3. Developing action plans or protocols containing concrete solutions to help failed states become successful states.
  4. Afghanistan, which provides a rich source of data and experience on what works and fails.

“Linking key leaders from the Pentagon, Judge Advocate General (JAG) Corps, Department of Justice, U.S. Department of State, judiciary, non-governmental organizations (NGOs) community and academia to expand the rule of law in post-conflict regions is an excellent way for America to project ‘smart power’ around the globe,” said Robert O’Brien, Managing Partner, Arent Fox LLP and Co-Chair, U.S. Department of State Public-Private Partnership for Justice Reform in Afghanistan.   “The University of La Verne is taking a leadership role in this effort by gathering these key players together at this symposium, and I am certain that the protocols developed at this symposium will provide decision makers with important tools for use in future missions.”

The symposium was concluded with a protocol development work session, where Admiral MacDonald’s vision of written protocols began to take shape. To further support and orchestrate these efforts, the University of La Verne College of Law will continue to host meaningful events and issue publications, as well as assist with ‘on the ground’ work, such as training of defense attorneys, prosecutors, rule of law assistance, programming for law professors and legal education in developing countries.

“We at La Verne Law view this symposium as a part of our mission to connect the classroom to the real world,” said Allen K. Easley, dean of the University of La Verne College of Law.  “We hope one result of this symposium will be the creation of a dynamic task force that will continue the thinking and protocol development work commenced over the past three days.”

The symposium was planned and convened by four co-chairs:

  • Admiral (Ret.) Bruce MacDonald, former Judge Advocate General, U.S. Navy
  • Hon. Robert O’Brien, Managing Partner, Arent Fox LLP; Co-Chair, U.S. Department of State Public-Private Partnership for Justice Reform in Afghanistan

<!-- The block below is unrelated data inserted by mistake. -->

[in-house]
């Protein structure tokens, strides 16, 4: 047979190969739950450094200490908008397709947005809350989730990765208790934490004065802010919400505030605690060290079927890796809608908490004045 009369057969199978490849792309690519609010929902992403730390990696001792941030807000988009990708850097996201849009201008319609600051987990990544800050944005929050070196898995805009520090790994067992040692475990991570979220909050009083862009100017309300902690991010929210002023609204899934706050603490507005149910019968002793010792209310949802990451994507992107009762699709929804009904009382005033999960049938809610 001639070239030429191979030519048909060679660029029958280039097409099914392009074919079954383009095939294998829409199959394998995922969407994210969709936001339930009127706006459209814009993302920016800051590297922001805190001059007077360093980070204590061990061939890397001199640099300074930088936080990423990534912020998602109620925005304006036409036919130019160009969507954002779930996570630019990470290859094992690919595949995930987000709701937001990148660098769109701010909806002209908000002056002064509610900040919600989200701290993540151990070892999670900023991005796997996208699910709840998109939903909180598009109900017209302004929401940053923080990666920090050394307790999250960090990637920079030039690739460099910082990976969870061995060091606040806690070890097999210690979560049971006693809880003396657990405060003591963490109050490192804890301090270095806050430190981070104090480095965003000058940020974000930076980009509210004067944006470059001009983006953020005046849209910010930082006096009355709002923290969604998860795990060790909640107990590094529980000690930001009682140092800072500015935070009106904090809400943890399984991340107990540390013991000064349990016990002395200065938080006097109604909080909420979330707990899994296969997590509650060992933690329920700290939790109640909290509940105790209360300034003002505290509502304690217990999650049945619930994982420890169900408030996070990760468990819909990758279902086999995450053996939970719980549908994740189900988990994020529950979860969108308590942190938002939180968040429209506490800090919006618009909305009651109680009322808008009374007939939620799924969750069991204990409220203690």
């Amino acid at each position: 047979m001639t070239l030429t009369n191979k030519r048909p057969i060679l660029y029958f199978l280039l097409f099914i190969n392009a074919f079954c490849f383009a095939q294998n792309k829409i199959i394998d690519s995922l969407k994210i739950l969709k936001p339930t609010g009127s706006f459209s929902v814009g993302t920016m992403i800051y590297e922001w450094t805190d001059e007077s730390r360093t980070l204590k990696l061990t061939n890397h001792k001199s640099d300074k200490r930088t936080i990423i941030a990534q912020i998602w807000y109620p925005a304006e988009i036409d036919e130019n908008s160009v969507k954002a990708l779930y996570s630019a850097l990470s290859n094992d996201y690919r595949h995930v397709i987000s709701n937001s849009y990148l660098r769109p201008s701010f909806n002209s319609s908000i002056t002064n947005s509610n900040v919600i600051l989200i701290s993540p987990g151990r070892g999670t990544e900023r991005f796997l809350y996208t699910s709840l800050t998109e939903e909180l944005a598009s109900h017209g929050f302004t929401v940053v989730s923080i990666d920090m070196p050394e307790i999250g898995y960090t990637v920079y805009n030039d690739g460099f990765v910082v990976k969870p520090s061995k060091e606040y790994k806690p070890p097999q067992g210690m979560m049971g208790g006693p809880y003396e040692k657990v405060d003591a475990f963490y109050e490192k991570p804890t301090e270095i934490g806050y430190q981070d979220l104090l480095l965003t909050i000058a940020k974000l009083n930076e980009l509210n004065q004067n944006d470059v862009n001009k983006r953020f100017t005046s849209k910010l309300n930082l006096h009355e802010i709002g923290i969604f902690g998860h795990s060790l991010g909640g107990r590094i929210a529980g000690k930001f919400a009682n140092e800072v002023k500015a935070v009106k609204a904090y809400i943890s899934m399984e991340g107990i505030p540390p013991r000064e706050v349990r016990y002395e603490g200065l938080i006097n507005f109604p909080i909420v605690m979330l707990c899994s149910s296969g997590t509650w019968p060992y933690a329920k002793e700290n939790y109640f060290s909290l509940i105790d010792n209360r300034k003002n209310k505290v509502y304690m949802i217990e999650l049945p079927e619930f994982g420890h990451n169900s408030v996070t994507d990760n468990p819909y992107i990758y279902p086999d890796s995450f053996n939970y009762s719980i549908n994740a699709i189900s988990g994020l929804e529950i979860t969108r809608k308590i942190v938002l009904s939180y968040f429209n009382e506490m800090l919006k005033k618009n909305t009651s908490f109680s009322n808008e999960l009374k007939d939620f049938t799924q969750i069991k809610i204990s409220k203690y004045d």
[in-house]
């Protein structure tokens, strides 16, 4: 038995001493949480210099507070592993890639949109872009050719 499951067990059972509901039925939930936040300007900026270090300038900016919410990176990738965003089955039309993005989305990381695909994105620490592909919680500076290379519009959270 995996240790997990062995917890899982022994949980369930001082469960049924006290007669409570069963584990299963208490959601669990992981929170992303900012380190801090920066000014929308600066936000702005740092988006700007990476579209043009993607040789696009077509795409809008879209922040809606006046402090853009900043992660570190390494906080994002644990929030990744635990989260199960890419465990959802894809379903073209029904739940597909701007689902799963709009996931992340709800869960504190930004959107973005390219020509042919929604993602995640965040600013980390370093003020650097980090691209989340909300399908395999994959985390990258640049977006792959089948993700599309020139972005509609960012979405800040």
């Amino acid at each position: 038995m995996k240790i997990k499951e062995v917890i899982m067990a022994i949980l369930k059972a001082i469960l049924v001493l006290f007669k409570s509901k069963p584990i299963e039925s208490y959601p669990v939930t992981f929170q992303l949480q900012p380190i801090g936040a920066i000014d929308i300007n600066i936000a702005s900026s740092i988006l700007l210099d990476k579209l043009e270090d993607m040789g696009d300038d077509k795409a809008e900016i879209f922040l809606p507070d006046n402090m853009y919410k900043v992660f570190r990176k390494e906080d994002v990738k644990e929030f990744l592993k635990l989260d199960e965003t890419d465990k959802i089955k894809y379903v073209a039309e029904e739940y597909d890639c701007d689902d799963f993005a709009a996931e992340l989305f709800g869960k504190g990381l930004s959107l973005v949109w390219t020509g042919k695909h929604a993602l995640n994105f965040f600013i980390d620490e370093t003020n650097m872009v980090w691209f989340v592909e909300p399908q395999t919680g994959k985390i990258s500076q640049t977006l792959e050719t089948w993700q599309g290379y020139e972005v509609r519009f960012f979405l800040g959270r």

• Hon. Stephen G. Larson, Partner, Girardi | Keese, retired United States District Judge
  • John Linarelli, Associate Dean for Academic Affairs and Professor of Law, University of
    La Verne College of Law

Event co-sponsors included: The U.S. Department of State Public-Private Partnership for Justice Reform in Afghanistan, American Society of International Law, World Justice Project, Los Angeles County Bar Association International Law Section, The Leo A. Deegan Inn of Court, and law firms Arent Fox LLP, Girardi | Keese and Shernoff Bidart Echeverria, LLP.

Detailed event information, including a full list of panelists, can be accessed at

About the University of La Verne College of Law

Located in Ontario, Calif., the University of La Verne College of Law serves over six million people as the only ABA-approved law school in Inland Southern California. For more information about the College of Law, please call (909) 460-2001 or visit

The University of La Verne College of Law has been provisionally approved by the Council of the Section of Legal Education and Admissions to the Bar of the American Bar Association since 2006. The Section of Legal Education may be contacted at 321 North Clark Street, Chicago, IL 60610 or by phone at (312) 988-6738.